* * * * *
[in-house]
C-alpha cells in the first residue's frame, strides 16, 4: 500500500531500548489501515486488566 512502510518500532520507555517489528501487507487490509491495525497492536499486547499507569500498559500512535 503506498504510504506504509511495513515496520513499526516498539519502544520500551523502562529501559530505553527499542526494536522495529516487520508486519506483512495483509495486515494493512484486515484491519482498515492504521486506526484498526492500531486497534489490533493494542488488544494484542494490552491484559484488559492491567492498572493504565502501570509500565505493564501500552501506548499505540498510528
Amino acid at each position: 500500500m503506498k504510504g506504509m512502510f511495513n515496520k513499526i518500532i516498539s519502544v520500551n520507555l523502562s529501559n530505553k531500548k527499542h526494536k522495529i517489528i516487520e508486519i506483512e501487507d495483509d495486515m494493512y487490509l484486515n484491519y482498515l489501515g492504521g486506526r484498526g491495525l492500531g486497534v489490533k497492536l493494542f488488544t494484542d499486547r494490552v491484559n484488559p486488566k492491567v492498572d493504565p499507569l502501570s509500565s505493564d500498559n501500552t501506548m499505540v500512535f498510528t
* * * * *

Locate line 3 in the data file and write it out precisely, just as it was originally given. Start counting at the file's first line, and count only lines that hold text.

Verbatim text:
Amino acid at each position: 500500500m503506498k504510504g506504509m512502510f511495513n515496520k513499526i518500532i516498539s519502544v520500551n520507555l523502562s529501559n530505553k531500548k527499542h526494536k522495529i517489528i516487520e508486519i506483512e501487507d495483509d495486515m494493512y487490509l484486515n484491519y482498515l489501515g492504521g486506526r484498526g491495525l492500531g486497534v489490533k497492536l493494542f488488544t494484542d499486547r494490552v491484559n484488559p486488566k492491567v492498572d493504565p499507569l502501570s509500565s505493564d500498559n501500552t501506548m499505540v500512535f498510528t